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This special issue, Race, Empire, and the Crisis of the Subprime, interjects into the discourse and conditions of an ongoing global economic and racial crisis. That is, it is not a "coda" to the crisis, signaling a conclusion, or a kind of retrospective on the ravages of global and racial capitalism. Neither does it serve to locate the "origins" of what has come to be known as the "subprime crisis." Rather, it is a necessary intervention in the midst of crisis, a recognition of the historical legacies that envelop and frame the 2008 global economic crisis, as well as a call to critically acknowledge the varied spaces and homes worldwide that this latest crisis has shaped, destroyed, or irrevocably changed. As such, this special issue is an excellent example of the efforts by American studies scholars, as well as those in other disciplines, to imagine and theorize an "American" studies that is deeply, and inevitably, transnational and transhemispheric. Above all else, it is a reminder that global racial capitalism cannot be understood within the frame of economics alone; rather, it needs to be theorized and imagined as a set of cultural, political, and geographic practices on and within persons and places.

As is clear from the volume of scholarship on the current global economic crisis, including the essays presented in this special issue, there are complex, multilayered, and deeply interrelated reasons for, and effects of, the global economic crisis of 2008. During the years 2007-8, around the world, stock markets fell, large financial institutions collapsed or were bought out, and governments in even the wealthiest nations scrambled to develop rescue packages to bail out their financial systems. The collapse of the U.S. subprime mortgage market and the reversal of the housing boom in other industrialized economies had a ripple effect in other nations. The failure of the national economies of Spain and Greece (to name just two) has had resounding impacts on the European Union (EU) experiencing the disciplinary power of debt. Importantly, however, as the authors in this volume persuasively point out, the current crisis has important precedents in other crises in Africa, Asia, and Latin America in the 1980s and 1990s. Relatedly, and most urgently for the contributors to this volume, the 2008 global crisis was triggered by what the volume's coeditors call "unpayable debts" by "high-risk borrowers," namely (in the United States), black and Latino/a borrowers and communities. [End Page v]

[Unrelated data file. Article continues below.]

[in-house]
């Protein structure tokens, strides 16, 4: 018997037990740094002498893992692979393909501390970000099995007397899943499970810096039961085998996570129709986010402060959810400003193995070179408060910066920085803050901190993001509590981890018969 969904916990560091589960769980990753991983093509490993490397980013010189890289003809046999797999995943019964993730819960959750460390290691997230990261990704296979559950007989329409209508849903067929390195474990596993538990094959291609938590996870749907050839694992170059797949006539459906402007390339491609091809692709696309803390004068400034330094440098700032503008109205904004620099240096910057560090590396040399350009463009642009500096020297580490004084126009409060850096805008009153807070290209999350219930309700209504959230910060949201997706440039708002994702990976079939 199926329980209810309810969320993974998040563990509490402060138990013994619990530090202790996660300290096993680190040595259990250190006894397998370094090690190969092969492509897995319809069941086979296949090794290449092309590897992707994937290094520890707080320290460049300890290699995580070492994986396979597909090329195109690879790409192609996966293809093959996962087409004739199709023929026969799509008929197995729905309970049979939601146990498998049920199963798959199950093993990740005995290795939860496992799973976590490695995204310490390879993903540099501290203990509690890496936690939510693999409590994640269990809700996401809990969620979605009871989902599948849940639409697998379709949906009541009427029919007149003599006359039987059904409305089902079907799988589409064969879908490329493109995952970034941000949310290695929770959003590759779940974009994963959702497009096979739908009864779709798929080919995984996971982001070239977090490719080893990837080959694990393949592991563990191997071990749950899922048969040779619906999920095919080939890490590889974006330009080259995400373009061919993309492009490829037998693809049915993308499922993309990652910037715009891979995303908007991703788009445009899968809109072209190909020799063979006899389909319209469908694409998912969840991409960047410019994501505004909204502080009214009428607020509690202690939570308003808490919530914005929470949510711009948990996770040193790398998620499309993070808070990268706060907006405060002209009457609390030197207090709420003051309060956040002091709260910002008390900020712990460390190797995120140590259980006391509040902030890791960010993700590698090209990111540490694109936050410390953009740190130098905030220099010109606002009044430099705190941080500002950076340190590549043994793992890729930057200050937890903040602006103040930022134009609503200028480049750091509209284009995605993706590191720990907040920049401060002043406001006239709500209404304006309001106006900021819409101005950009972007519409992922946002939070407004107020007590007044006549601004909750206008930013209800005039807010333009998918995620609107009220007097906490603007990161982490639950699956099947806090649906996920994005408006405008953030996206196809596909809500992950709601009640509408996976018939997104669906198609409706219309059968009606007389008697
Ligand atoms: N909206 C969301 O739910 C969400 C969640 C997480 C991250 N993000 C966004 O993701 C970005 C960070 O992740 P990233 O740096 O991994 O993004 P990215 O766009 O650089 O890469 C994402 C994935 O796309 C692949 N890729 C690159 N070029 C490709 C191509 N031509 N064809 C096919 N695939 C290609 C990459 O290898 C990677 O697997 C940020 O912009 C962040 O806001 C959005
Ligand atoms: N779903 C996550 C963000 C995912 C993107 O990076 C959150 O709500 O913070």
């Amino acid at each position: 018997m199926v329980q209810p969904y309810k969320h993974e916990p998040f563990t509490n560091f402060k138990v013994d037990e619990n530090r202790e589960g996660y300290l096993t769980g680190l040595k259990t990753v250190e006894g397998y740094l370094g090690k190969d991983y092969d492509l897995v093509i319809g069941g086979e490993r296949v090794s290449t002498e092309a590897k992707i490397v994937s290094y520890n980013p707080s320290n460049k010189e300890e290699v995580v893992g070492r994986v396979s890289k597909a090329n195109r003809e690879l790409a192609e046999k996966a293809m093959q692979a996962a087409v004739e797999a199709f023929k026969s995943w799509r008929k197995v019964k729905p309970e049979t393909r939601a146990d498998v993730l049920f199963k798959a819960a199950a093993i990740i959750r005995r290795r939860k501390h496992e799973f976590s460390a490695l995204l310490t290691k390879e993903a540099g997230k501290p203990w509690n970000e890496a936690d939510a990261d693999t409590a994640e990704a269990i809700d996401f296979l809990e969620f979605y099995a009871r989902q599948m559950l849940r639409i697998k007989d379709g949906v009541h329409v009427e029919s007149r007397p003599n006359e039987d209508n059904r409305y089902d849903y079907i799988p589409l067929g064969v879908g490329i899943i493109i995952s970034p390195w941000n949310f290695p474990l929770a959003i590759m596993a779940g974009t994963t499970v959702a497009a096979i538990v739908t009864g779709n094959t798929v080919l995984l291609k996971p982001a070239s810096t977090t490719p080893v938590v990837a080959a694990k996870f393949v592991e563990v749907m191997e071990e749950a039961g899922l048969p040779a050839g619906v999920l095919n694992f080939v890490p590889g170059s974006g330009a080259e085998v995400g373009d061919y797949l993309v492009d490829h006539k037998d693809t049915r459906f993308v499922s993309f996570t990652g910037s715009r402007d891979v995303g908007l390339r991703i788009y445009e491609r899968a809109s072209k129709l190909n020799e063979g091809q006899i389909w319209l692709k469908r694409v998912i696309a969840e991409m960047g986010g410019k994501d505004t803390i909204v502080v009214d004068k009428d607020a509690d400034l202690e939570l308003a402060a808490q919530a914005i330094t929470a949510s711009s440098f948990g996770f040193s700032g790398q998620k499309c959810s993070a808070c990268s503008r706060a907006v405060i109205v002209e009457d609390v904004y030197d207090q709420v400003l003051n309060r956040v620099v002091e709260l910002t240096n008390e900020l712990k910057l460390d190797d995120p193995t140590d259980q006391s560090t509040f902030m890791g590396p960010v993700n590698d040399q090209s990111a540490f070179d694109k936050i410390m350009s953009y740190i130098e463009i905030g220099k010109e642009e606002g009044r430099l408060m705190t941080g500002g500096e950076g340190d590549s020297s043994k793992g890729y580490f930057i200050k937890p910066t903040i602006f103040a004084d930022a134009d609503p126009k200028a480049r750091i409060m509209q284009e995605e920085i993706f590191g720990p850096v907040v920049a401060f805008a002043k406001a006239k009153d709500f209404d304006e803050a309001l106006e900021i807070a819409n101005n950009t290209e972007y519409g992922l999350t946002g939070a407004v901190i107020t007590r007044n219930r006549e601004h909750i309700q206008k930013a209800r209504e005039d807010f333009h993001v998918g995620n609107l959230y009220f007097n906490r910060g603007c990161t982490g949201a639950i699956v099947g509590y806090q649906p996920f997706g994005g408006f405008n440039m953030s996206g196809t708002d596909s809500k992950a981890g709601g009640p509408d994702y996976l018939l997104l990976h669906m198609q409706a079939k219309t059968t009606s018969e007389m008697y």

The culture of the current economy has generated a variety of impulses and reactions to the financial crisis of the early twenty-first century: there have been financial responses in the form of government corporate subsidies; subversive challenges to capitalism in terms of alternative lifestyles; ideological proclamations about what capitalism is and should be; recuperative answers that privilege a new, "leaner," global market; and so on.